In response to customer
requests to improve maintenance programs for out-of-production airplanes,
Boeing initiated an effort in 1999 to update the maturing maintenance
program for the 747-100/-200/-300 (i.e., 747 Classic). Because the
747 Classic and 747-400 are structurally similar, Boeing and the
industry decided to update the maintenance program for the 747-400
at the same time.
The revised maintenance
requirements comply with industrywide maintenance practices developed
by the Air Transport Association (ATA) Maintenance Steering Group
(MSG), a group of airframe manufacturers, airlines, U.S. Federal
Aviation Administration (FAA) representatives, and suppliers. These
MSG Level 3, Revision 2 (MSG-3 Rev. 2) standards are the same as
those used to develop scheduled maintenance requirements for the
777, 737-600/-700-/800/-900, and 717. MSG-3 Rev. 2 methodology also
was used to update maintenance programs for the MD-80, DC-9, DC-10,
and DC-8 during the late 1990s. Updated maintenance programs for
the 727 and 737-200/-300/-400/-500 are scheduled for completion
by year-end 2002 and third-quarter 2003, respectively.
Two industry steering
committees (ISC) were formed in 1999 to revise the 747 maintenance
programsone for the 747 Classic and the other for the 747-400.
Each ISC was made up of representatives from 747 operators, Boeing,
and the FAA. More than 50 percent of the 747 Classic fleet and 70
percent of the 747-400 fleet were involved in the three-year effort.
The resulting 747 Classic and 747-400 Maintenance Review Board Reports
(MRBR), which have been approved by the FAA, can help 747 operators
significantly reduce maintenance costs. Based on data reported by
operators using MSG-3 Rev. 2 maintenance programs for the MD-80,
DC-9, DC-10, and DC-8, annual savings for 747 operators could be
as much as 30 percent. Savings are achieved through
intervals between maintenance checks.
of redundant and inefficient maintenance tasks.
packaging of maintenance requirements.
commonality between models.
requirements for the 747-400 systems
and power plant.
methods of compliance to corrosion
INCREASED INTERVALS BETWEEN MAINTENANCE CHECKS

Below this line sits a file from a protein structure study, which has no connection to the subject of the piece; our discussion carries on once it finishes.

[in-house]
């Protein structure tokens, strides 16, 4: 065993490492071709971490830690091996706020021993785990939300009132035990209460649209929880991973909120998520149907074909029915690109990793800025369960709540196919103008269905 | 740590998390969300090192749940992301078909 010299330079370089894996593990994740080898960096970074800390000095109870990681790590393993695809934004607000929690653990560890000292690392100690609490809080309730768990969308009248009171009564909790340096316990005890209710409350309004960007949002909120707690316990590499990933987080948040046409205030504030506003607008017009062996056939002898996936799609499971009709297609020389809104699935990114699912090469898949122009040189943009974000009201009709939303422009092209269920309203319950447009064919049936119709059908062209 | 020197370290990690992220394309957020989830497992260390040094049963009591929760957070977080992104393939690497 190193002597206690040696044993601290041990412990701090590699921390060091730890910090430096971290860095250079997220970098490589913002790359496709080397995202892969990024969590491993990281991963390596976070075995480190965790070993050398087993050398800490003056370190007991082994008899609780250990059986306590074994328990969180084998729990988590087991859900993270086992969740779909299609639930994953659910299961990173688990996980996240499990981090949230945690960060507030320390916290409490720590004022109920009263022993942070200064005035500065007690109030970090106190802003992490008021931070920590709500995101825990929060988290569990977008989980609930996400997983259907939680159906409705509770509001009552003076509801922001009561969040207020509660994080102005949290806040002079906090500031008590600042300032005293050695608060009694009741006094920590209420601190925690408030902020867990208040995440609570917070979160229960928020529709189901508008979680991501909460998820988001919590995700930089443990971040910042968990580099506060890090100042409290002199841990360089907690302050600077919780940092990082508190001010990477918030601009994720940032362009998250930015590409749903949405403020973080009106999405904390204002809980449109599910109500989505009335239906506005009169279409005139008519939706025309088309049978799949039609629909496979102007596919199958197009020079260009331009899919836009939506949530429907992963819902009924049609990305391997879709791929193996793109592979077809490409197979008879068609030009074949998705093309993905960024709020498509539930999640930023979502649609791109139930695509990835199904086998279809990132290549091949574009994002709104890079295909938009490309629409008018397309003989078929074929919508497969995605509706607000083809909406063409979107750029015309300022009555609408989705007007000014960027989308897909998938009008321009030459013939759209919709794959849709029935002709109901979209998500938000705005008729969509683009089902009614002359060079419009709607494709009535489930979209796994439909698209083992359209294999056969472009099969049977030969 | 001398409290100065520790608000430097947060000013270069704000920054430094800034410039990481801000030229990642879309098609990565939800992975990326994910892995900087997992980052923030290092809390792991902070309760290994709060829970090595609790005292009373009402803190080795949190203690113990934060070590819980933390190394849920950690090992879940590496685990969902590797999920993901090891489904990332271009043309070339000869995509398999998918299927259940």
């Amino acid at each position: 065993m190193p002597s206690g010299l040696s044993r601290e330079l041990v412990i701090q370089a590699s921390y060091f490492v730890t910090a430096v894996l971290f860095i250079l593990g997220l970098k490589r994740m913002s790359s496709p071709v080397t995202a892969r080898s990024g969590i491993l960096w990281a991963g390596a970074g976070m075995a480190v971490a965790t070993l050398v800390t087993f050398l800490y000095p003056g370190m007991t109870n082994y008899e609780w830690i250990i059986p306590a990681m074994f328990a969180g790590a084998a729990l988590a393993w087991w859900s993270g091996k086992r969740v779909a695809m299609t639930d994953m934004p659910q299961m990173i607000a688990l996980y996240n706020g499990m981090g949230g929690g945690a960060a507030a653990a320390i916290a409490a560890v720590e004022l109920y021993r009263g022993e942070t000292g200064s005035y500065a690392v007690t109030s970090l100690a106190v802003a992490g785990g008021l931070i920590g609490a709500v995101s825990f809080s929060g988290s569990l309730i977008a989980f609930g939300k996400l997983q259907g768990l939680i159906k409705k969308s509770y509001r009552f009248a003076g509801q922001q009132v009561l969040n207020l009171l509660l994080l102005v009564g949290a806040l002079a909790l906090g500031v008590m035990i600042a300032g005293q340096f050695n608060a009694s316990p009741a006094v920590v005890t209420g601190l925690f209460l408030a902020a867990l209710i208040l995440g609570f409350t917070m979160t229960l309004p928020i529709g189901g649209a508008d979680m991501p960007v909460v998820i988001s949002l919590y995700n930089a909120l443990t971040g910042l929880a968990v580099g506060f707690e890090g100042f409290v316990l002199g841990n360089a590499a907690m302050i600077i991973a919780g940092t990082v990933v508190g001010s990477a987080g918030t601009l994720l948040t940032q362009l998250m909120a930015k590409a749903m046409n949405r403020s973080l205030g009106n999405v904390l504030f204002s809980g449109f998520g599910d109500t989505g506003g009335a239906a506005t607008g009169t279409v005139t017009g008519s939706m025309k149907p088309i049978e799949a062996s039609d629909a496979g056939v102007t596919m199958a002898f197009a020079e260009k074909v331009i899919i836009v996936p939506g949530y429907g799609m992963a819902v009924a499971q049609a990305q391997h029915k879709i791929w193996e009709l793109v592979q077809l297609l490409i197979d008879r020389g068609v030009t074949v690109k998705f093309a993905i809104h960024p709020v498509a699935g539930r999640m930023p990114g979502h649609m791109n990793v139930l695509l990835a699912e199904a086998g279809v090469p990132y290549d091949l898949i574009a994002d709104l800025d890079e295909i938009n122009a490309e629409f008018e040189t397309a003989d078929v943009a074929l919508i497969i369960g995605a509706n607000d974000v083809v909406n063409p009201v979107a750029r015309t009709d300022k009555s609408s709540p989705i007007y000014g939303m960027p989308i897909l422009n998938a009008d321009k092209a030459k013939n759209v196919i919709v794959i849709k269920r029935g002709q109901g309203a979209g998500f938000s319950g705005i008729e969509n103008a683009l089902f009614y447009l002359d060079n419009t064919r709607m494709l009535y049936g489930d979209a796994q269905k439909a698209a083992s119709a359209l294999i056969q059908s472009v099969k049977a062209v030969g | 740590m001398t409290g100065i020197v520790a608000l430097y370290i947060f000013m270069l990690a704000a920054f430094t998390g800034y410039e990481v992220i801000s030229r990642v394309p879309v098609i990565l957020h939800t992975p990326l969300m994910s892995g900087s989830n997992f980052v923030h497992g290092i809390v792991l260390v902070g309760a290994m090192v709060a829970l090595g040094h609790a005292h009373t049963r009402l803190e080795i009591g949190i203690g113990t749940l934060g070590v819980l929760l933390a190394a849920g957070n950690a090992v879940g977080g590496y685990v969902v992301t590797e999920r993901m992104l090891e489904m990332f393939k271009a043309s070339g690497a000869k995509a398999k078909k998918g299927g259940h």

Under the revised MRBRs,
747 operators can perform extensive maintenance inspections (i.e.,
letter checks such as D-checks) less frequently (table
1). This allows operators greater airplane utilization between
Increasing the intervals
between scheduled maintenance checks was supported by significant
operator in-service data gathered during the MSG-3 Rev. 2 analysis.
In addition, the flight-hour parameter for D-checks was eliminated
because data indicated that the parameter had a minimal effect on
the maintenance tasks performed during those checks.
ELIMINATION OF REDUNDANT AND INEFFICIENT MAINTENANCE TASKS
During the MSG-3 Rev.
2 analysis of the 747 Classic and 747-400 MRBRs, the ISCs identified
and eliminated redundant maintenance tasks in the areas of systems
and power plant maintenance and structures maintenance. The 747
Classic ISC also added a zonal maintenance program for the 747 Classic
that complies with MSG-3 Rev. 2 standards.
and power plant maintenance.
The following systems and power plant maintenance tasks were identified
as redundant or inefficient: the escape slide testing cycle for
both the 747 Classic and 747-400, condition monitoring and on-condition
maintenance control processes for the 747 Classic, certain FAA-mandated
tasks for the 747-400 that had not been analyzed using the MSG-3
process, and several general visual inspection (GVI) tasks for the
747 Classic and 747-400
escape slide testing cycle. The three-year cycle for testing
the emergency escape slides on both the 747 Classic and 747-400
was extended to a 12-year cycle. Because escape slide inflation
is costly and time consuming, this change offers operators significant